Watery planets in the orbits of white dwarfs are well suited to the search for life

Scientists are exploring the possibility of life in white dwarf systems. They believe that Earth-like watery planets may survive the death of the red giant and later migrate closer to the luminary under tidal forces.

Planet in a white dwarf system. Source: phys.org

Search for life in white dwarf systems

The small size and low luminosity of white dwarfs, the objects that remain after a star burns out all its nuclear fuel and passes the red giant stage, create perfect conditions for the search for life. It is very easy to find liquid water-rich and Earth-like planets in their orbits.

The trick is to spot the shadow of a planet in the background of a former star that has faded to a fraction of its size, and discover that it is a planet that has retained its water oceans for billions of years, even after the star survived the red giant stage and shed its shell. A new study of the dynamics of white dwarf systems suggests that such worlds can indeed be found there.

Astronomers, who study planets outside our solar system for potential signs of life, collect data as these planets fly past their star or pass between the star and our telescopes. When the light of the latter passes through the atmosphere of an alien world, there appear the spectral lines of the substances which form this gas envelope.

Large stars usually have turbulent and very polluted atmospheres with various impurities. Because of this, “catching” with a spectrograph the “planetary” spectral lines in their case is not as easy as it seems. But the pure, calm and faint light of white dwarfs suits it just fine.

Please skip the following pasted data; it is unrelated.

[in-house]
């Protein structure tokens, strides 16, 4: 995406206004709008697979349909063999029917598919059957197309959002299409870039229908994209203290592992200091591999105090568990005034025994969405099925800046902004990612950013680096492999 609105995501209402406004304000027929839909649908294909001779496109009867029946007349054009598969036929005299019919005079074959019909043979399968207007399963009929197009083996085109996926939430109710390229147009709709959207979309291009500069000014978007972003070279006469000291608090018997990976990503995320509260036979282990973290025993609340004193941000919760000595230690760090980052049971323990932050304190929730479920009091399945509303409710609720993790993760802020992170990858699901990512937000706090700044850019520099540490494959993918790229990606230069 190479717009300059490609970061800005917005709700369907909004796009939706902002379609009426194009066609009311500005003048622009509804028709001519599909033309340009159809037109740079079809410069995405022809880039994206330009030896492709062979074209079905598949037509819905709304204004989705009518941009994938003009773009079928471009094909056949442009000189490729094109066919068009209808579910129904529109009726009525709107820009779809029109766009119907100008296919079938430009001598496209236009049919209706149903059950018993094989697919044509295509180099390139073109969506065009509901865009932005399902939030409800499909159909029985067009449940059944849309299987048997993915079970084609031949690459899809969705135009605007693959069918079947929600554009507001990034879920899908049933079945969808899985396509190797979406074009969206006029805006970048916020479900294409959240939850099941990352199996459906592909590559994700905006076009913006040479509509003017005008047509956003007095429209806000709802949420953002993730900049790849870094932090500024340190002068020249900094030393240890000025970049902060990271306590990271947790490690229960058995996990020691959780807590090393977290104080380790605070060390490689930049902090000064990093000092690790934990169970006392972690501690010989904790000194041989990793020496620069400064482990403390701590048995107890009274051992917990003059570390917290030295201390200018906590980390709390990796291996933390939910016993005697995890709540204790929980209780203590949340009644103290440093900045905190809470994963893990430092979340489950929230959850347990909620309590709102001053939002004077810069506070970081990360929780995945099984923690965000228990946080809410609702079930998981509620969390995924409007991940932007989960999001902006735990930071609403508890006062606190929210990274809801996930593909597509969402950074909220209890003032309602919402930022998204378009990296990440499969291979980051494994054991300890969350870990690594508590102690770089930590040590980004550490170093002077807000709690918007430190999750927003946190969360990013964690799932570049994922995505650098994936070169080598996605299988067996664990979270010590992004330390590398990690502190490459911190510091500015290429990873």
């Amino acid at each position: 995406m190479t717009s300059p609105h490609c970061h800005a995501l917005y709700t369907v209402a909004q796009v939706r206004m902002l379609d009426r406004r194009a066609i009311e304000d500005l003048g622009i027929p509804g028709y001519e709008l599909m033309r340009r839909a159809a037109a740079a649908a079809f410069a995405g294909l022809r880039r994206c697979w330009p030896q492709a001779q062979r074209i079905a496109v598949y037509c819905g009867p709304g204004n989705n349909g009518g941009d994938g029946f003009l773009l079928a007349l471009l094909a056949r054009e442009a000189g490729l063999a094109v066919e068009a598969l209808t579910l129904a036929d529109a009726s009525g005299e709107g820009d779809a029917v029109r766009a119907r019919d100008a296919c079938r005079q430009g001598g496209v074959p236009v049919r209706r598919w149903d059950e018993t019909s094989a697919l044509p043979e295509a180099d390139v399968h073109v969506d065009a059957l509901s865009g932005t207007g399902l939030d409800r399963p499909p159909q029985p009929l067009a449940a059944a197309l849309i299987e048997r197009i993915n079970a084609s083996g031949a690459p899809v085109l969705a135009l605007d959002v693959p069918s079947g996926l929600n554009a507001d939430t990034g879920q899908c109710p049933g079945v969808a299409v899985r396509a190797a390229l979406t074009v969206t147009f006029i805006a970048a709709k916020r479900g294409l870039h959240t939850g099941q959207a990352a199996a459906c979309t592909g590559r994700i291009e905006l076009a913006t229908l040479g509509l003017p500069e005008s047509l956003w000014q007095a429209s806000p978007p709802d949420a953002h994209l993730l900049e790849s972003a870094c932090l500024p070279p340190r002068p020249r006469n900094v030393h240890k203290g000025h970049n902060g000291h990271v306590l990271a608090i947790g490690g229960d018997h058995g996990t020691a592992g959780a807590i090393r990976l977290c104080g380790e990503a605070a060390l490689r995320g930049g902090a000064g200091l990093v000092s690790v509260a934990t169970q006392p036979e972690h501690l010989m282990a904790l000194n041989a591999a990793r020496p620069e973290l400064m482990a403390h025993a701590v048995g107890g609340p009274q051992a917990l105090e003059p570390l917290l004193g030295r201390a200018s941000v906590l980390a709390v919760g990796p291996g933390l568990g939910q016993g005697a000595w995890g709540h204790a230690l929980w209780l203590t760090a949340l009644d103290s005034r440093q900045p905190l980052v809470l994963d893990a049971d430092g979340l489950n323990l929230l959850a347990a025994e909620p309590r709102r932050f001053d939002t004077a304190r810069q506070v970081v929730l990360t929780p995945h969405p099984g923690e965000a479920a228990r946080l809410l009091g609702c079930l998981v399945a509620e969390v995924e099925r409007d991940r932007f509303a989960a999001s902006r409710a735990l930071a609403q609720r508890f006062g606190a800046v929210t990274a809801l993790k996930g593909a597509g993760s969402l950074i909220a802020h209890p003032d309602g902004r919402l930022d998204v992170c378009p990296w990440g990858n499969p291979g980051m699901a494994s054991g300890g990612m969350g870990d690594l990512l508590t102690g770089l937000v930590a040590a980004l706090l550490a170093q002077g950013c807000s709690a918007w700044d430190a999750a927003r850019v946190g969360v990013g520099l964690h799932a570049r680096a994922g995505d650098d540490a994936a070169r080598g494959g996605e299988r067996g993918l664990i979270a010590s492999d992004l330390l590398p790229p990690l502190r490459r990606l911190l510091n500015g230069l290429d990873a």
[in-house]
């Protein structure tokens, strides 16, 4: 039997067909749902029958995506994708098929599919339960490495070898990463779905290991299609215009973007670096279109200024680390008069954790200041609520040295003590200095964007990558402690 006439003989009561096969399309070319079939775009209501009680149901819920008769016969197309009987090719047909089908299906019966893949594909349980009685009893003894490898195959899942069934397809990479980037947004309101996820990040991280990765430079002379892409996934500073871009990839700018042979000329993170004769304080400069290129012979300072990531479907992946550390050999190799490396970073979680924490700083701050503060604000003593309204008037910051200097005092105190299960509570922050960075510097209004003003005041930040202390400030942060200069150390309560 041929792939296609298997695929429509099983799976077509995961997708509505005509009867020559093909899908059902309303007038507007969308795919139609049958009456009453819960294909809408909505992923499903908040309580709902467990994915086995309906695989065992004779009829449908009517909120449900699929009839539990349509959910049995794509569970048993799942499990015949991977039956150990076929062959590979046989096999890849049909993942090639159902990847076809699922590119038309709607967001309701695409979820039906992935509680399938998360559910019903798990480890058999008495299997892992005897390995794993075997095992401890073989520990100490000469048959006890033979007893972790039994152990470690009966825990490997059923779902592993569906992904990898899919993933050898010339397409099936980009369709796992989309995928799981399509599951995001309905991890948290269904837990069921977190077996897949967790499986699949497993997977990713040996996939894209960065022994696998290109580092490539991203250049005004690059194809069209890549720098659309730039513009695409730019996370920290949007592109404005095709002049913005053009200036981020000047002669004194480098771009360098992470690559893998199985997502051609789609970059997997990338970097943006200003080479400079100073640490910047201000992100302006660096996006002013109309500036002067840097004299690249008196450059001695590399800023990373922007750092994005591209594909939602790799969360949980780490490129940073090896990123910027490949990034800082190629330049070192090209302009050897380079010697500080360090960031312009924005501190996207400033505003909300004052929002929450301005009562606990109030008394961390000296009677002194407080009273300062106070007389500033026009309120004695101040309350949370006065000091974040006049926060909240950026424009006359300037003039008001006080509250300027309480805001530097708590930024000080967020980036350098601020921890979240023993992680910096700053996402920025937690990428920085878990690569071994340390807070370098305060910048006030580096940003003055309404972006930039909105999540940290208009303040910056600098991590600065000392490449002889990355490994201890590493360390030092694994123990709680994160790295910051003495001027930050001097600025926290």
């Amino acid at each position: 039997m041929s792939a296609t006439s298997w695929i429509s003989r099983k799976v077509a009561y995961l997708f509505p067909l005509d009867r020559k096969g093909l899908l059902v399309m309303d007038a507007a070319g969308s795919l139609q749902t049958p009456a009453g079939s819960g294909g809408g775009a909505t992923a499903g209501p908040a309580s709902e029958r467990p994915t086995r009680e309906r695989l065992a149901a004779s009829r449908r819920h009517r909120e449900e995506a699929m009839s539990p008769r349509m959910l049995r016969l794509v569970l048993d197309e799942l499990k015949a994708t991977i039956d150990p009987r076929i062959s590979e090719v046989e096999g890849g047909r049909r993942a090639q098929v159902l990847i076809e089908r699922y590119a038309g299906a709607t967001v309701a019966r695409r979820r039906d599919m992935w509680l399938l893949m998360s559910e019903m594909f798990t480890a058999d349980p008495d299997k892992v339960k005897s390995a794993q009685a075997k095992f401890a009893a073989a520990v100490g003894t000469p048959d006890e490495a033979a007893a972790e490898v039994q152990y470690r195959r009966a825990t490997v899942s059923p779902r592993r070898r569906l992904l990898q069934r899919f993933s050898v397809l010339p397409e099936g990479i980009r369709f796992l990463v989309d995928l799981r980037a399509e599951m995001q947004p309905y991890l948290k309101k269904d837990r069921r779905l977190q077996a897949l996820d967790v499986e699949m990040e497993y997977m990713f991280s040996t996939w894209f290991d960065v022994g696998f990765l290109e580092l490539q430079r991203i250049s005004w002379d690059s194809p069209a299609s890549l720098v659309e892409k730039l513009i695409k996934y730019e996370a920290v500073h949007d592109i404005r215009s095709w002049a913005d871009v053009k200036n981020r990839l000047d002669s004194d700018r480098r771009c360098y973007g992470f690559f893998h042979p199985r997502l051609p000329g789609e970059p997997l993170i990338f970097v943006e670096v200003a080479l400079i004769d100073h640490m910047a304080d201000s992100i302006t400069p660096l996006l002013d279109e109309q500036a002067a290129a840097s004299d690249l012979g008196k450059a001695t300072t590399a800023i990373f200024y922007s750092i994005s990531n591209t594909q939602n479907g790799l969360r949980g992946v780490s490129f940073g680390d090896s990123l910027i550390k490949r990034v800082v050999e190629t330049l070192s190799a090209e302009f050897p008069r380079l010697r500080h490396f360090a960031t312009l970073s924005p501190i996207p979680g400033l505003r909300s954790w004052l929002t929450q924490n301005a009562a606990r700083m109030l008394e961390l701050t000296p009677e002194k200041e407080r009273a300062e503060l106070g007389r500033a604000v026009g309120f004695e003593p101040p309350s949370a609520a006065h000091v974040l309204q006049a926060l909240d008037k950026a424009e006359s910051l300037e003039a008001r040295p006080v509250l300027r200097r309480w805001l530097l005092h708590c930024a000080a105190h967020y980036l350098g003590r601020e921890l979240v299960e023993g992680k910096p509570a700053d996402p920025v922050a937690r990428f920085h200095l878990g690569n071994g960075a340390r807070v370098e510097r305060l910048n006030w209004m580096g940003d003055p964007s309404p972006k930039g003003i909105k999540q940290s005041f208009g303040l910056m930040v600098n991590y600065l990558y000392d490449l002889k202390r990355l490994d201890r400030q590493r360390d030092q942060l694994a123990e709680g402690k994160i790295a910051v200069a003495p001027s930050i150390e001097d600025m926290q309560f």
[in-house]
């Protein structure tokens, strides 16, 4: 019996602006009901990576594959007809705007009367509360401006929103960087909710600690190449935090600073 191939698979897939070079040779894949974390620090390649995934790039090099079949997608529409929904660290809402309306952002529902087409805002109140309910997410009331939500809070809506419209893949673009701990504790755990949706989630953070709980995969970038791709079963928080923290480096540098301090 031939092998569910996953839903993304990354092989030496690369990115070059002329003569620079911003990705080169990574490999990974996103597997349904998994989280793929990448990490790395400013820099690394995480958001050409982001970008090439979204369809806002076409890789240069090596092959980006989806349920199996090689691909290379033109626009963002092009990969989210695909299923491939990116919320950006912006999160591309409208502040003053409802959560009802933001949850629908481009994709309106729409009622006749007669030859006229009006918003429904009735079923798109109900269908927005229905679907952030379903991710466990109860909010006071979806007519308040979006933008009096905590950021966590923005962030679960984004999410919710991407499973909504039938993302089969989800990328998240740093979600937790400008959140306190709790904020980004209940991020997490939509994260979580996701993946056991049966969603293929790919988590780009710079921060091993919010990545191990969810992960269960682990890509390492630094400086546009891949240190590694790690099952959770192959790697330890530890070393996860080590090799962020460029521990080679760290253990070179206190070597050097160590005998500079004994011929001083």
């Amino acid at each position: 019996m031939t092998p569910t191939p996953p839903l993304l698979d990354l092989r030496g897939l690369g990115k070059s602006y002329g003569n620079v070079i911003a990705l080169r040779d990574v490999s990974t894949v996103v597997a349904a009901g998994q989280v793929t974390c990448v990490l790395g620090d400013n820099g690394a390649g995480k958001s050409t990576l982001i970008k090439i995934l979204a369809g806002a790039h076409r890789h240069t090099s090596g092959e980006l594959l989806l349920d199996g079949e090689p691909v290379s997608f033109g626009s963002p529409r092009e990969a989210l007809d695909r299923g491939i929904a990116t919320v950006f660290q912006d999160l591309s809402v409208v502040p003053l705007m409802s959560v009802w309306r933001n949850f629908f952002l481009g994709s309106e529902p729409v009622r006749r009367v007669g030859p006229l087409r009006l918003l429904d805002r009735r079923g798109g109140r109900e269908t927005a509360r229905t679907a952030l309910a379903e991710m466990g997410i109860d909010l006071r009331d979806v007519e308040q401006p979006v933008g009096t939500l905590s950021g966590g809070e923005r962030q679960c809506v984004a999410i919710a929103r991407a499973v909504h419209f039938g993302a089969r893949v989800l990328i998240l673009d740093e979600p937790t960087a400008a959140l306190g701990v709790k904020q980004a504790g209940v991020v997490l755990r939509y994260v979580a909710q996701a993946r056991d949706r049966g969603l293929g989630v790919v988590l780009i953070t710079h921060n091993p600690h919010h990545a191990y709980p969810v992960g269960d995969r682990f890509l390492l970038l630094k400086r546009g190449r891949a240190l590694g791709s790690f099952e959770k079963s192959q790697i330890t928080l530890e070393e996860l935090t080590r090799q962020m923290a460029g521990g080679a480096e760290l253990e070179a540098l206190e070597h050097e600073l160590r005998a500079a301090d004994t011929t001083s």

How does a planet survive after the death of its parent star?

While it is easy enough to detect Earth-like planets in the orbits of white dwarfs, there are serious doubts about whether they could be there at all. The fact is that the past of these luminaries makes the preservation of liquid water on the surface of the luminaries very difficult. 

The first major obstacle for such a planet would be to survive the final days of a small to medium sized star. When they run out of fuel to support the thermonuclear reactions in their core, their outer layers begin to swell.

During this process, the temperature on the surface of the planets begins to rise rapidly. Those that used to be quite earthlike become a fiery inferno. The ones that were previously ice balls become livable.

According to a new study, an Earth-like planet must be at least 5-6 astronomical units away from its dying star to retain a significant amount of water during its transformation into a red giant, eating its inner worlds and the associated effects. However, even after all this apocalypse is over, the planet’s water will continue to be challenged. After all, over the next billion years or more, the once turbulent star will shrink and cool.

Eventually, the white dwarf will become so small and cold that a planet that gets enough heat to have liquid water will have to be no more than 1% of 1 astronomical unit away. And it would have to get there somehow from 5-6 a.u. orbit.

Planetary tidal migration

One way to reduce the diameter of a planet’s orbit on such a large scale is so-called tidal migration. A certain dynamic instability between the planets in the system causes one of them to go into a highly centered orbit, like a comet, and then approach the central body of the system, then move away from it again.

Further work on the circumstances of potential pairs of white dwarfs and planets will help improve the odds and guide the decision-making process when it comes time to allocate limited telescope resources to the search for planets that can support life.

According to phys.org